Reporting Elizabeth Dinh
Filed underBest Of, Family, Family & Pets, Local, Mornings, News, Outdoors, Syndicated Local, Texas, Travel, Travel & Outdoors, Watch + Listen
VAN (CBSDFW.COM) - Summer camps and programs are beginning to fill up, and it’s a time when kids can unplug their cell phones, tablets and electronic gadgets. It’s also a time when in-person, human interaction becomes the norm.
“It’s critical, I think, that we remember we’re human beings, that we still need face-to-face interaction,” said Candice Myers, a mother who also does marketing for Sky Ranch Christian Camps in Van. “We need to get active. We need to get busy.”
Candice offered up some helpful tips for parents who are about to send their kids off to summer camp:
- When it comes to packing, closed-toe shoes are protective and can be comfortable for an active child. Myers says many camps also require children to wear them, and soft, rubbery shoes might be a good idea since “they’re great for water.”
- Using a large trunk is tougher than most suitcases. Plus, Candice said that kids can personalize them with stickers as well as photos of their favorite people and pets. The decorations can help in another way, too. Candice explained, “For kids in general, they don’t know how to start those conversations, but then someone says ‘Who is that?’ or ‘What is that?’”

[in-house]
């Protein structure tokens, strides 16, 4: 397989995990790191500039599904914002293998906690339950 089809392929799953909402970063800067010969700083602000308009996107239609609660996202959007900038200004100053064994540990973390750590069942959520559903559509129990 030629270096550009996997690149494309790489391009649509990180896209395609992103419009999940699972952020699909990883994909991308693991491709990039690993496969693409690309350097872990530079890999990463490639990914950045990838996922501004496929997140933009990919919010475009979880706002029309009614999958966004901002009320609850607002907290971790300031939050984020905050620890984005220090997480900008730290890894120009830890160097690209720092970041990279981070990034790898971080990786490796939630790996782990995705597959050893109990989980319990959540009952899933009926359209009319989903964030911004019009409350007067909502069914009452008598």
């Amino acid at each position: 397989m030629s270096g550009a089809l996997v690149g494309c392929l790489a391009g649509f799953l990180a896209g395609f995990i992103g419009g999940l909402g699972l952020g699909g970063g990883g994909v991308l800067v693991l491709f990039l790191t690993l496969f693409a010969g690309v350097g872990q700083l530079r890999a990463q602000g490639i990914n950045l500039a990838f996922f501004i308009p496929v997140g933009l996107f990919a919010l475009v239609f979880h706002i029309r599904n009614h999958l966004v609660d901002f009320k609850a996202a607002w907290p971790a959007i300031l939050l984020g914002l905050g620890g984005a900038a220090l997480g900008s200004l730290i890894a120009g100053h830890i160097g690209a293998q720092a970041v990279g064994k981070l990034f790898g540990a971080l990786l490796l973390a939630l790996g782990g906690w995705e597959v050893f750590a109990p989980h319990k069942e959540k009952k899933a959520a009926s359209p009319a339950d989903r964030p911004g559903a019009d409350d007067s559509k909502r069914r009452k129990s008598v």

- Pack a mesh laundry bag, since it will help air out wet clothes.
- Snacks, Candice suggests, shouldn’t be brought in bulk packages. “We say at camp that crumbs equals critters. So we want to pack things that you can eat in one sitting.”
- Candice encourages parents to stay in touch, but in a more personal and memorable way than just a phone call. “The most important thing is a pen. That’s the most important tool that you have as a mom or a dad. And that’s in writing them letters.” She suggests writing about how much you care for them and hope for them, rather than letting them know about what’s going on back home.
- No matter their age, know how ready your child feels about being away for a lengthy time, for the first time. Candice says you should know if your child is ready or really nervous.
- If you’re looking around for ratings and suggestions on camps, Candice recommends the good old fashioned method of “word of mouth.” She says people you know and trust will be great resources, instead of just relying on things like internet reviews.
It can be scary saying farewell to your kids, but summer camp should also be time when they grow and have fun, too, with few worries. Get more information about local summer camps.
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